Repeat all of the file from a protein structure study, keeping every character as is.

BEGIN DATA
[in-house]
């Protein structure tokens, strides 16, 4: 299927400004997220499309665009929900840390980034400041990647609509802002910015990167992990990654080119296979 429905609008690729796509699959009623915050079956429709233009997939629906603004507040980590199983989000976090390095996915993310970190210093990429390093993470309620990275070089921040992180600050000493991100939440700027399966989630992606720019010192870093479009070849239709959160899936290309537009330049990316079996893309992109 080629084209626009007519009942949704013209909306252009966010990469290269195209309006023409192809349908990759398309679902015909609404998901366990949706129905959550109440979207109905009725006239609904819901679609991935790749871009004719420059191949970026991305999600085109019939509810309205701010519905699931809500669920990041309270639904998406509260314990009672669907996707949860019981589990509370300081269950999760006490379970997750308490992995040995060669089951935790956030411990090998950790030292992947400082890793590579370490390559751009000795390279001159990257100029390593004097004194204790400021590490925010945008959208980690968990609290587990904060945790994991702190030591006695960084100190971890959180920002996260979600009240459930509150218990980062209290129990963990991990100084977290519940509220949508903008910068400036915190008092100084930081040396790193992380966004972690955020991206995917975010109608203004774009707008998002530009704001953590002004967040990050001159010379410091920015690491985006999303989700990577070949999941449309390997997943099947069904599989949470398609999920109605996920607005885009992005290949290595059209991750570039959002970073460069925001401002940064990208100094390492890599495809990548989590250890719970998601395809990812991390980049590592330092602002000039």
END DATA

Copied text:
[in-house]
């Protein structure tokens, strides 16, 4: 299927400004997220499309665009929900840390980034400041990647609509802002910015990167992990990654080119296979 429905609008690729796509699959009623915050079956429709233009997939629906603004507040980590199983989000976090390095996915993310970190210093990429390093993470309620990275070089921040992180600050000493991100939440700027399966989630992606720019010192870093479009070849239709959160899936290309537009330049990316079996893309992109 080629084209626009007519009942949704013209909306252009966010990469290269195209309006023409192809349908990759398309679902015909609404998901366990949706129905959550109440979207109905009725006239609904819901679609991935790749871009004719420059191949970026991305999600085109019939509810309205701010519905699931809500669920990041309270639904998406509260314990009672669907996707949860019981589990509370300081269950999760006490379970997750308490992995040995060669089951935790956030411990090998950790030292992947400082890793590579370490390559751009000795390279001159990257100029390593004097004194204790400021590490925010945008959208980690968990609290587990904060945790994991702190030591006695960084100190971890959180920002996260979600009240459930509150218990980062209290129990963990991990100084977290519940509220949508903008910068400036915190008092100084930081040396790193992380966004972690955020991206995917975010109608203004774009707008998002530009704001953590002004967040990050001159010379410091920015690491985006999303989700990577070949999941449309390997997943099947069904599989949470398609999920109605996920607005885009992005290949290595059209991750570039959002970073460069925001401002940064990208100094390492890599495809990548989590250890719970998601395809990812991390980049590592330092602002000039």